Entropy of balance - some recent results
Borg, F. G. & Laxåback, G. (2010). Entropy of balance - some recent results. Journal of NeuroEngineering and Rehabilitation. 2010 Jul 30;7(1):38. doi:10.1186/1743-0003-7-38
Julkaistu sarjassaJournal of NeuroEngineering and Rehabilitation
© 2010 Borg and Laxåback; licensee BioMed Central Ltd. This is an Open Access article distributed under the terms of the Creative Commons Attribution License (http://creativecommons.org/licenses/by/2.0), which permits unrestricted use, distribution, and reproduction in any medium, provided the original work is properly cited.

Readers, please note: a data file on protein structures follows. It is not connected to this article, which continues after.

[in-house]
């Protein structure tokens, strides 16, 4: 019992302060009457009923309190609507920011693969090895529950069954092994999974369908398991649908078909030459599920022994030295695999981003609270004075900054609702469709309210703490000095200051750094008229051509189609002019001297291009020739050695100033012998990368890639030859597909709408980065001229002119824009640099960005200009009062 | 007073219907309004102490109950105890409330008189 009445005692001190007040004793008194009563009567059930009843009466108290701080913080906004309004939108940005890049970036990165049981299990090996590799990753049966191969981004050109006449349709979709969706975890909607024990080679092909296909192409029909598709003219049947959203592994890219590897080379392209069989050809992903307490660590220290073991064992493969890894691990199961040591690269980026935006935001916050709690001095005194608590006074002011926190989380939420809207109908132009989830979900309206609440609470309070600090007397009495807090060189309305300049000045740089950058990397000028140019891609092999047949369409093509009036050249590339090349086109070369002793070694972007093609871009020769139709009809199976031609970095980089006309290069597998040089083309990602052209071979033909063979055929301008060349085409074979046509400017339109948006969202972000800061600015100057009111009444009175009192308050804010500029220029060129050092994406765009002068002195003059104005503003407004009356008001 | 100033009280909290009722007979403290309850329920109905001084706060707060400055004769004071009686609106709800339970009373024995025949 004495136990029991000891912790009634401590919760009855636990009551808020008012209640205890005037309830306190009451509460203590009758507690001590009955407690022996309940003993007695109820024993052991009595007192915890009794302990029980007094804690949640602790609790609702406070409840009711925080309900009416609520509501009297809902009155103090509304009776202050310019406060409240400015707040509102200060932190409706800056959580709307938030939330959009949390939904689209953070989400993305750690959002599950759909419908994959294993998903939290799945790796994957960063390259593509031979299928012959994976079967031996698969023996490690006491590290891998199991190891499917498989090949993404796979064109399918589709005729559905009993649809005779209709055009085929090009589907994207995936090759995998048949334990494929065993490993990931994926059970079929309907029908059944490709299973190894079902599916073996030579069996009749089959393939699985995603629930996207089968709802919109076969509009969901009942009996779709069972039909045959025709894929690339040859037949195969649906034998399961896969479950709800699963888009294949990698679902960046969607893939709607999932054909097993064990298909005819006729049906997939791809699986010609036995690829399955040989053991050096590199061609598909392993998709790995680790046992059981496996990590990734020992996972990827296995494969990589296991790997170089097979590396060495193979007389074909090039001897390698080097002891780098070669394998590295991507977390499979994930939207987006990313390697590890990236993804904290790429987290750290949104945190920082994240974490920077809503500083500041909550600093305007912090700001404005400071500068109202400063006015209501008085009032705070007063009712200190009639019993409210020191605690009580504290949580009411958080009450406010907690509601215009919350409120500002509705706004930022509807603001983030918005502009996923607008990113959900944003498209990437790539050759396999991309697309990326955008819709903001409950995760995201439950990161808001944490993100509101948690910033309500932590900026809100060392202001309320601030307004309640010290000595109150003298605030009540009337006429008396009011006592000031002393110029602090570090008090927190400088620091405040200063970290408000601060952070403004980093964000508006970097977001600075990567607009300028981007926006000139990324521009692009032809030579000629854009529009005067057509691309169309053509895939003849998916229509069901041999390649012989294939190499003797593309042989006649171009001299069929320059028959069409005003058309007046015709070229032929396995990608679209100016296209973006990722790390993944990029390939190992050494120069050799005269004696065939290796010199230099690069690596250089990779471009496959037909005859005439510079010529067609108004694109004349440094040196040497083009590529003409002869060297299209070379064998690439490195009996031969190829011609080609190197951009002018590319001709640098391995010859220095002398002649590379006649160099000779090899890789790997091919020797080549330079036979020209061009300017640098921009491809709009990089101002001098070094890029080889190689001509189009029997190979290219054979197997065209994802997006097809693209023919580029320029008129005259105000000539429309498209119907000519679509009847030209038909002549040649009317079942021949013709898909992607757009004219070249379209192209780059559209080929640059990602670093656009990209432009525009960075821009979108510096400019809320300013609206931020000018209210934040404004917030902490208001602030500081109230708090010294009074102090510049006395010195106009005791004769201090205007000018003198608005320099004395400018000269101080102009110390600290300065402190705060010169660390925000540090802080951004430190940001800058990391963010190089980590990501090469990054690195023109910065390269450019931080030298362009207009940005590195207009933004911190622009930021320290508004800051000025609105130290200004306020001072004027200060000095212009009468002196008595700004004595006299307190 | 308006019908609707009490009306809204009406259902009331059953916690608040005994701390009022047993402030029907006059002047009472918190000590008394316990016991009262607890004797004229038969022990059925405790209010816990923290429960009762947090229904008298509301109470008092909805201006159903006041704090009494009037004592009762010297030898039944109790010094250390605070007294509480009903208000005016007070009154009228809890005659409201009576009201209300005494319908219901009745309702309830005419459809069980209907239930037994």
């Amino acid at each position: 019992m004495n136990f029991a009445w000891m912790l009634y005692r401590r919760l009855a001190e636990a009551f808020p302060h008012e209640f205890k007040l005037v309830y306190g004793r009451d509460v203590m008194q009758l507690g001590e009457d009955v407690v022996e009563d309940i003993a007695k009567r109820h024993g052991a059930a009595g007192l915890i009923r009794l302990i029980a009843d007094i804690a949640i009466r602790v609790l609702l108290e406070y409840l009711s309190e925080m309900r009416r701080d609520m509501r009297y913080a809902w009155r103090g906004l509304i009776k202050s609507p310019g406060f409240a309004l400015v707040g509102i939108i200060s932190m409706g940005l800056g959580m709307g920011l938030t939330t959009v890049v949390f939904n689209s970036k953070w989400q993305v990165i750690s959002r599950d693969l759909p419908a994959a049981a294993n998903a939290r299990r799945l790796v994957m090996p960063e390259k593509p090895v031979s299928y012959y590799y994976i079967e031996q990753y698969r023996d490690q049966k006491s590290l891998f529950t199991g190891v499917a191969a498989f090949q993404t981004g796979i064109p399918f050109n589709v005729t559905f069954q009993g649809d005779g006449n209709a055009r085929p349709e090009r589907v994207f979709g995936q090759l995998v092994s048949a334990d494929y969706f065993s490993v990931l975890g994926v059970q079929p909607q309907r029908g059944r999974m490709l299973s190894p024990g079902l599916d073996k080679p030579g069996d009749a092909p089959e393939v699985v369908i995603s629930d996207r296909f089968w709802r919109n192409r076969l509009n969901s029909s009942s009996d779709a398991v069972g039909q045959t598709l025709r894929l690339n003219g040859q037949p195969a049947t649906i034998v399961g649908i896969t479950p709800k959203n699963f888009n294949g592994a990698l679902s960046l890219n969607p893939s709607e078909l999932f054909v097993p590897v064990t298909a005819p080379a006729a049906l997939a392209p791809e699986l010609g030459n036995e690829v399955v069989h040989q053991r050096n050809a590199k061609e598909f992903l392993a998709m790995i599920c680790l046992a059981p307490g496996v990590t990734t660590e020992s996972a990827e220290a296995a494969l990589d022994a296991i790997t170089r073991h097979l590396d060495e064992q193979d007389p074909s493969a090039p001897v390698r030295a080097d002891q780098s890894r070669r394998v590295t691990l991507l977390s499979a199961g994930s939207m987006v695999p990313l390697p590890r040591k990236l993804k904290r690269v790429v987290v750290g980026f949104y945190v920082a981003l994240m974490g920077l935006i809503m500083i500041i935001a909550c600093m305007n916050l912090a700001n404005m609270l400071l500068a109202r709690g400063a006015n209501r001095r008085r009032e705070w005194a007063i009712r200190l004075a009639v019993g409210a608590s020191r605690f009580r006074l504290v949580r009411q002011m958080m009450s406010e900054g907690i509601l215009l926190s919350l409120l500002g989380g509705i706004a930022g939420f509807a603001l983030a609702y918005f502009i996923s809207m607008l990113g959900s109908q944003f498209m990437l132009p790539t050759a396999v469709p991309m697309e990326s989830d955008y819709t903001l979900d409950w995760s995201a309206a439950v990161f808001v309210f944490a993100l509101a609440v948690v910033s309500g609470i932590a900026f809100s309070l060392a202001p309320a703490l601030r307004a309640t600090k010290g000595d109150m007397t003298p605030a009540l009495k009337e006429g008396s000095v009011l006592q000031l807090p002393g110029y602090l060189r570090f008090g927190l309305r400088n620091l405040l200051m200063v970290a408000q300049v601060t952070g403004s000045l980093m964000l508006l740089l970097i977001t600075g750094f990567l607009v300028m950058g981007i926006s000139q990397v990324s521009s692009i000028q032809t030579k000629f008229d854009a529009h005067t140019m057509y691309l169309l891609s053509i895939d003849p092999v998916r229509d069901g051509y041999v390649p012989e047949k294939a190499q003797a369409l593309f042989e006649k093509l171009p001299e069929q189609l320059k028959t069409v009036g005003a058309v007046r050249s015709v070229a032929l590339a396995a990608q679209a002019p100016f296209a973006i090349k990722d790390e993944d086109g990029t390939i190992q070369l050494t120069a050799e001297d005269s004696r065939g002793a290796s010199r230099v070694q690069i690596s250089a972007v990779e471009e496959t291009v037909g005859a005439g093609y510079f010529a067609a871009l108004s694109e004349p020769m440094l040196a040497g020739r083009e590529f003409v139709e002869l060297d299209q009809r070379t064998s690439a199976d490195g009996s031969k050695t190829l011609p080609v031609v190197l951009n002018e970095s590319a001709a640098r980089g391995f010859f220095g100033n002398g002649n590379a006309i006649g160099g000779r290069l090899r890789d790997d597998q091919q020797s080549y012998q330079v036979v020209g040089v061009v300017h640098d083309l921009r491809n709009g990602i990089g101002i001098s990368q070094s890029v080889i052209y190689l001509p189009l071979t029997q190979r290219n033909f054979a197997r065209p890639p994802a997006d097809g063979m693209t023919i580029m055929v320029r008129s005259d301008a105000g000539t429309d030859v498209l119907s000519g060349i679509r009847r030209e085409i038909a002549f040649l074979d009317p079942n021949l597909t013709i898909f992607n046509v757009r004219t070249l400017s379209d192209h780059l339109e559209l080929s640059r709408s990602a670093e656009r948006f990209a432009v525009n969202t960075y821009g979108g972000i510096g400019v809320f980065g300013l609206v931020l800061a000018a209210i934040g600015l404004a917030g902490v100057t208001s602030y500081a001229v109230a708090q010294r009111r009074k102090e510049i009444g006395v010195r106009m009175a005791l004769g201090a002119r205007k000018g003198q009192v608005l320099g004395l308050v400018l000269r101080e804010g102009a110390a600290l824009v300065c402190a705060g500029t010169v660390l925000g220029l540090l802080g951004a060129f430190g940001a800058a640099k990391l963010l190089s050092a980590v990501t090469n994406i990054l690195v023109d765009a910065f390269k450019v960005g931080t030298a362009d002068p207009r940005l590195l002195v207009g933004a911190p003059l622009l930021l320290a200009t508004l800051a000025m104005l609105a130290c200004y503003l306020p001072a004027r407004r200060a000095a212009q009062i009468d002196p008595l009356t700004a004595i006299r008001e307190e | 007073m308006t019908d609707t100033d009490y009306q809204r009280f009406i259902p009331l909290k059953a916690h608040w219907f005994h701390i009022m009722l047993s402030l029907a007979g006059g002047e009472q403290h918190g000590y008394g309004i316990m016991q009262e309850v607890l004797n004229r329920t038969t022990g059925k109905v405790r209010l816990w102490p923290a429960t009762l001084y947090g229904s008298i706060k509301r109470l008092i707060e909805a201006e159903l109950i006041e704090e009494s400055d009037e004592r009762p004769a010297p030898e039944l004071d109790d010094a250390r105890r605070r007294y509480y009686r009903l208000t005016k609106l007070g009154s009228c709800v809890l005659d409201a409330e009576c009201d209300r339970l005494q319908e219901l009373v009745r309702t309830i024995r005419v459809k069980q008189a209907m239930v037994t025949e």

Background. Entropy when applied to biological signals is expected to reflect the state of the biological system. However the physiological interpretation of the entropy is not always straightforward. When should high entropy be interpreted as a healthy sign, and when as marker of deteriorating health? We address this question for the particular case of human standing balance and the Center of Pressure data. Methods. We have measured and analyzed balance data of 136 participants (young, n = 45; elderly, n = 91) comprising in all 1085 trials, and calculated the Sample Entropy (SampEn) for medio-lateral (M/L) and anterior-posterior (A/P) Center of Pressure (COP) together with the Hurst self-similariy (ss) exponent α using Detrended Fluctuation Analysis (DFA). The COP was measured with a force plate in eight 30 seconds trials with eyes closed, eyes open, foam, self-perturbation and nudge conditions. Results. 1) There is a significant difference in SampEn for the A/P-direction between the elderly and the younger groups Old > young. 2) For the elderly we have in general A/P > M/L. 3) For the younger group there was no significant A/P-M/L difference with the exception for the nudge trials where we had the reverse situation, A/P < M/L. 4) For the elderly we have, Eyes Closed > Eyes Open. 5) In case of the Hurst ss-exponent we have for the elderly, M/L > A/P. Conclusions. These results seem to be require some modifications of the more or less established attention-constraint interpretation of entropy. This holds that higher entropy correlates with a more automatic and a less constrained mode of balance control, and that a higher entropy reflects, in this sense, a more efficient balancing.